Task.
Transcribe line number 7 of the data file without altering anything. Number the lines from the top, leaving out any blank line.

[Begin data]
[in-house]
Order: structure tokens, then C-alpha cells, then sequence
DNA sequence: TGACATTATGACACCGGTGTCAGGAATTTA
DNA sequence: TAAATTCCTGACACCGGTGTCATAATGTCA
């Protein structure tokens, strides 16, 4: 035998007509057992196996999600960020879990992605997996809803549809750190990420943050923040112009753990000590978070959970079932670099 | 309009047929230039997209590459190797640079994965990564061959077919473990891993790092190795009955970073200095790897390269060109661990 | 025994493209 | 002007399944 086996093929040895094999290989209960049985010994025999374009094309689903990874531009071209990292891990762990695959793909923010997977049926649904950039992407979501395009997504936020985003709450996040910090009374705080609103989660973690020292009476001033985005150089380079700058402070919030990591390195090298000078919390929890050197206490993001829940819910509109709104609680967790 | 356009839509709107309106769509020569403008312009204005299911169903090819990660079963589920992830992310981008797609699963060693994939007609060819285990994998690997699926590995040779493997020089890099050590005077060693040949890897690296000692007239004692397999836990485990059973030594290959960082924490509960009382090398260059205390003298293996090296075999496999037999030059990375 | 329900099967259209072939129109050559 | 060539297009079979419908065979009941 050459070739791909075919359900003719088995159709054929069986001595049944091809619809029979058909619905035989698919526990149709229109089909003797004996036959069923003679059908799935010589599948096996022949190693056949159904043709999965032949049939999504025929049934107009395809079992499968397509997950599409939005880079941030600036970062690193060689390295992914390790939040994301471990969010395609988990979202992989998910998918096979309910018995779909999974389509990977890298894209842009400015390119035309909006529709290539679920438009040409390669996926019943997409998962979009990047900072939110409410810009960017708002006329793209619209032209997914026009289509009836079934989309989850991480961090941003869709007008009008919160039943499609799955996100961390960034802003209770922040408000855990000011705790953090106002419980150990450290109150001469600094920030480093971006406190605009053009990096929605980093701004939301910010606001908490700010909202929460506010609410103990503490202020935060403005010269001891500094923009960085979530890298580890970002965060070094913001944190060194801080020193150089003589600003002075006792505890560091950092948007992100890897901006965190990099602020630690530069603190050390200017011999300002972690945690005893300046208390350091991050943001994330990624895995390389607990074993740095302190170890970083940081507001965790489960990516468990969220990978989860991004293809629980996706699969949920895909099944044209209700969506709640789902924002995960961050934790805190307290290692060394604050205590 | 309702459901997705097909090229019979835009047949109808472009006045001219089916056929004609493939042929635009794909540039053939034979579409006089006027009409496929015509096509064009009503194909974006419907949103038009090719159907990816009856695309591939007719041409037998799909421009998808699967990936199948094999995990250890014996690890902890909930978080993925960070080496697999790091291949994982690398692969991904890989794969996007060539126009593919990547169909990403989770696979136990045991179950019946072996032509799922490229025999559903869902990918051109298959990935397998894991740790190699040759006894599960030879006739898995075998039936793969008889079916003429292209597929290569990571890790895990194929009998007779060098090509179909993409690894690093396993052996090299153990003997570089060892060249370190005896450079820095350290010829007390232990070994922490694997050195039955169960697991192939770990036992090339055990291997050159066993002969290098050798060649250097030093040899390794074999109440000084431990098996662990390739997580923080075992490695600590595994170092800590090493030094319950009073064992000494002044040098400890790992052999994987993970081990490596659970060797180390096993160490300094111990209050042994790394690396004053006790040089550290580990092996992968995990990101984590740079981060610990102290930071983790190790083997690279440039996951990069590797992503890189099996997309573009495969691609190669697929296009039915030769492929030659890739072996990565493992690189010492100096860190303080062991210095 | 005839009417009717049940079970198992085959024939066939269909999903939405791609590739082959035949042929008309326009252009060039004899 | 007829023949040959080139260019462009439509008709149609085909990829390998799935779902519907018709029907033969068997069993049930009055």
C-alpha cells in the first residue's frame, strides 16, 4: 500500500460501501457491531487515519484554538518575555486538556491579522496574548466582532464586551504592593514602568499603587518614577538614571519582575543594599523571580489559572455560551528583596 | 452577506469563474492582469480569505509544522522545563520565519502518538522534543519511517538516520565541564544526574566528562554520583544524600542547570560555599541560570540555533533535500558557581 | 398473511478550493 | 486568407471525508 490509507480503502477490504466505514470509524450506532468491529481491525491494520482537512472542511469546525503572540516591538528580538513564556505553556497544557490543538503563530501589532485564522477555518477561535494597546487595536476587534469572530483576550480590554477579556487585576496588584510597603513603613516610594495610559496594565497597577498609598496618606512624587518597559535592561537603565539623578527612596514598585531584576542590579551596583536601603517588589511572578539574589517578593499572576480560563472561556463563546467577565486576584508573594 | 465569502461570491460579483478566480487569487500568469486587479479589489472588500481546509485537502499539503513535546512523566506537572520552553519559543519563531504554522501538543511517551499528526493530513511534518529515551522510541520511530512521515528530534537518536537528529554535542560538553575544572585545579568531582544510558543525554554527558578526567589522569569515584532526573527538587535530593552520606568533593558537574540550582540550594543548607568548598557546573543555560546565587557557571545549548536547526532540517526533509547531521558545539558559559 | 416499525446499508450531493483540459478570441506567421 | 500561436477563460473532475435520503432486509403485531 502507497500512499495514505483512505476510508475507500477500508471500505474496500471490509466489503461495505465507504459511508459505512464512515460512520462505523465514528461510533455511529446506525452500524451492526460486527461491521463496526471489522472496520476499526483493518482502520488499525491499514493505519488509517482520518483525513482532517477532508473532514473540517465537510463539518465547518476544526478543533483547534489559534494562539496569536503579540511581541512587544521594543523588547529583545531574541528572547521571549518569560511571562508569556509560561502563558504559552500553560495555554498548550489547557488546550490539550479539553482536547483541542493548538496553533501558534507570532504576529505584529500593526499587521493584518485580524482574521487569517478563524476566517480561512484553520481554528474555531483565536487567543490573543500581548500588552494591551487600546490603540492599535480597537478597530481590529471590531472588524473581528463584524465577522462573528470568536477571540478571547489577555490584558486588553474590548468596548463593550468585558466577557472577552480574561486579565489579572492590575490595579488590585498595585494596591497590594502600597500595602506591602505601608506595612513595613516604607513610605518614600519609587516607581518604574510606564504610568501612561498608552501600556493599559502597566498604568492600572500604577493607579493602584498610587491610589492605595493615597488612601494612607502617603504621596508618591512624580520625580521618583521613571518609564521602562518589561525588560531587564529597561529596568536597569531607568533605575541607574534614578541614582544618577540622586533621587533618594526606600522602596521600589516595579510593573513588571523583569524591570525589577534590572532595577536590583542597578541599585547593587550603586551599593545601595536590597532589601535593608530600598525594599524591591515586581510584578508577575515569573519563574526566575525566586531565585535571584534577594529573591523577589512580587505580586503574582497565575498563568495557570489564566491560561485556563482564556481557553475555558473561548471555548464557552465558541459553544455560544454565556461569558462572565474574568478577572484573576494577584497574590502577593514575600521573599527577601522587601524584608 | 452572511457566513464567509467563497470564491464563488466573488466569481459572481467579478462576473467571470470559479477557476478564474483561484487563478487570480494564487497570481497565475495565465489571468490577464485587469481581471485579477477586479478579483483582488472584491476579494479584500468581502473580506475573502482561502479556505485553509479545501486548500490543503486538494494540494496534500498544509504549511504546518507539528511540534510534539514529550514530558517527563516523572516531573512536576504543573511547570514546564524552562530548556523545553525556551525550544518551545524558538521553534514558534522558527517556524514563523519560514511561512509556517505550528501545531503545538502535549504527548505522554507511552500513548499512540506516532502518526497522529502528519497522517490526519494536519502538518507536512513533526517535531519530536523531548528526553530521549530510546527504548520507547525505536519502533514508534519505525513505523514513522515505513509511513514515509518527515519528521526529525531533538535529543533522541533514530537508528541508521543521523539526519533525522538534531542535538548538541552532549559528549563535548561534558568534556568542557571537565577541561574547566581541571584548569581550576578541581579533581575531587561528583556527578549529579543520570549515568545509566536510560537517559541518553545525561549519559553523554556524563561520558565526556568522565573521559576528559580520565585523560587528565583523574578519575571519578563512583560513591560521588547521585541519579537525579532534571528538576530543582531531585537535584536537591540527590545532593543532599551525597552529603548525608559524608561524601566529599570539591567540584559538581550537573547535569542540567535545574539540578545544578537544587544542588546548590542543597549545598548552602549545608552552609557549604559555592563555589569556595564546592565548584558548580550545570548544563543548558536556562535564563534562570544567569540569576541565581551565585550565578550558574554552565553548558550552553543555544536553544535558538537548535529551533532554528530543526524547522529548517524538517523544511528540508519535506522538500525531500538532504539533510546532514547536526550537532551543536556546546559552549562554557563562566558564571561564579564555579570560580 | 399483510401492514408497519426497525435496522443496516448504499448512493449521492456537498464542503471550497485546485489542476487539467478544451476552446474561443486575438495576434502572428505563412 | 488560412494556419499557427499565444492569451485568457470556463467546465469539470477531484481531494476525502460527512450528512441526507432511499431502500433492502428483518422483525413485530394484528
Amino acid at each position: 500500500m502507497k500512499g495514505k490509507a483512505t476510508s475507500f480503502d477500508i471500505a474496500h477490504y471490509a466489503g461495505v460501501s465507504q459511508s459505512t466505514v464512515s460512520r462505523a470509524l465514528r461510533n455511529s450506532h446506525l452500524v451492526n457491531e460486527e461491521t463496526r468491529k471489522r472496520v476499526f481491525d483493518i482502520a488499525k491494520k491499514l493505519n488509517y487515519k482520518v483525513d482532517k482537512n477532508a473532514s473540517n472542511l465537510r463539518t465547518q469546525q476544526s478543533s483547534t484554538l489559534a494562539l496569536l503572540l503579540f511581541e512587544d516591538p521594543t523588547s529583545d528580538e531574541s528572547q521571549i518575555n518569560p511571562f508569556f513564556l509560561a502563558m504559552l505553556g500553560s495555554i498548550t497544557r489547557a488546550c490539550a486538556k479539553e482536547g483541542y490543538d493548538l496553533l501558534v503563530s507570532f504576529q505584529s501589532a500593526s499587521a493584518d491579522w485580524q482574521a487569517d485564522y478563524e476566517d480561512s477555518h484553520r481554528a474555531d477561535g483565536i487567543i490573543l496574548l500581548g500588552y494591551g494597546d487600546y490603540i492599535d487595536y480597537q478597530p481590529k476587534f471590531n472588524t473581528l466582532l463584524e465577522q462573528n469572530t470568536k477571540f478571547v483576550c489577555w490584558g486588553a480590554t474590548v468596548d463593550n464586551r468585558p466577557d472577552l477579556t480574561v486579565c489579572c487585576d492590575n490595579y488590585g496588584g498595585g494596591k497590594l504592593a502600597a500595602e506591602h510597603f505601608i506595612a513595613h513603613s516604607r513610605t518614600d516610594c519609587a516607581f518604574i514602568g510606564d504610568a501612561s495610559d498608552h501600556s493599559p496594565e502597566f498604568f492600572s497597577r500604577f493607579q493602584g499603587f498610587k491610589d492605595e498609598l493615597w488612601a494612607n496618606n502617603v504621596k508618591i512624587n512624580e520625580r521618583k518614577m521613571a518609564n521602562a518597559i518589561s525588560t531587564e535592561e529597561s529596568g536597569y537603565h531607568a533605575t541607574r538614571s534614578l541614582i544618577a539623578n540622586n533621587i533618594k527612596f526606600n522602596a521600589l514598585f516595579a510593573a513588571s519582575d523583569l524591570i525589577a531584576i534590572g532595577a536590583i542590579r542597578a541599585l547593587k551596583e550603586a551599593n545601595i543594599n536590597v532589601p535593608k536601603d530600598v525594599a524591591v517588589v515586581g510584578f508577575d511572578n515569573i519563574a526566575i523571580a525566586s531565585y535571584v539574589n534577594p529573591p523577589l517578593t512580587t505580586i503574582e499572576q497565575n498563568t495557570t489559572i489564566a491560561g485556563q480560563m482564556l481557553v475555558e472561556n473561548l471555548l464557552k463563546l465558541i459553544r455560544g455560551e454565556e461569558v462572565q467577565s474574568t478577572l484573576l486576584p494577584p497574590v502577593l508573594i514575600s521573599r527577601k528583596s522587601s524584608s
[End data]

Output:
Amino acid at each position: 500500500m502507497k500512499g495514505k490509507a483512505t476510508s475507500f480503502d477500508i471500505a474496500h477490504y471490509a466489503g461495505v460501501s465507504q459511508s459505512t466505514v464512515s460512520r462505523a470509524l465514528r461510533n455511529s450506532h446506525l452500524v451492526n457491531e460486527e461491521t463496526r468491529k471489522r472496520v476499526f481491525d483493518i482502520a488499525k491494520k491499514l493505519n488509517y487515519k482520518v483525513d482532517k482537512n477532508a473532514s473540517n472542511l465537510r463539518t465547518q469546525q476544526s478543533s483547534t484554538l489559534a494562539l496569536l503572540l503579540f511581541e512587544d516591538p521594543t523588547s529583545d528580538e531574541s528572547q521571549i518575555n518569560p511571562f508569556f513564556l509560561a502563558m504559552l505553556g500553560s495555554i498548550t497544557r489547557a488546550c490539550a486538556k479539553e482536547g483541542y490543538d493548538l496553533l501558534v503563530s507570532f504576529q505584529s501589532a500593526s499587521a493584518d491579522w485580524q482574521a487569517d485564522y478563524e476566517d480561512s477555518h484553520r481554528a474555531d477561535g483565536i487567543i490573543l496574548l500581548g500588552y494591551g494597546d487600546y490603540i492599535d487595536y480597537q478597530p481590529k476587534f471590531n472588524t473581528l466582532l463584524e465577522q462573528n469572530t470568536k477571540f478571547v483576550c489577555w490584558g486588553a480590554t474590548v468596548d463593550n464586551r468585558p466577557d472577552l477579556t480574561v486579565c489579572c487585576d492590575n490595579y488590585g496588584g498595585g494596591k497590594l504592593a502600597a500595602e506591602h510597603f505601608i506595612a513595613h513603613s516604607r513610605t518614600d516610594c519609587a516607581f518604574i514602568g510606564d504610568a501612561s495610559d498608552h501600556s493599559p496594565e502597566f498604568f492600572s497597577r500604577f493607579q493602584g499603587f498610587k491610589d492605595e498609598l493615597w488612601a494612607n496618606n502617603v504621596k508618591i512624587n512624580e520625580r521618583k518614577m521613571a518609564n521602562a518597559i518589561s525588560t531587564e535592561e529597561s529596568g536597569y537603565h531607568a533605575t541607574r538614571s534614578l541614582i544618577a539623578n540622586n533621587i533618594k527612596f526606600n522602596a521600589l514598585f516595579a510593573a513588571s519582575d523583569l524591570i525589577a531584576i534590572g532595577a536590583i542590579r542597578a541599585l547593587k551596583e550603586a551599593n545601595i543594599n536590597v532589601p535593608k536601603d530600598v525594599a524591591v517588589v515586581g510584578f508577575d511572578n515569573i519563574a526566575i523571580a525566586s531565585y535571584v539574589n534577594p529573591p523577589l517578593t512580587t505580586i503574582e499572576q497565575n498563568t495557570t489559572i489564566a491560561g485556563q480560563m482564556l481557553v475555558e472561556n473561548l471555548l464557552k463563546l465558541i459553544r455560544g455560551e454565556e461569558v462572565q467577565s474574568t478577572l484573576l486576584p494577584p497574590v502577593l508573594i514575600s521573599r527577601k528583596s522587601s524584608s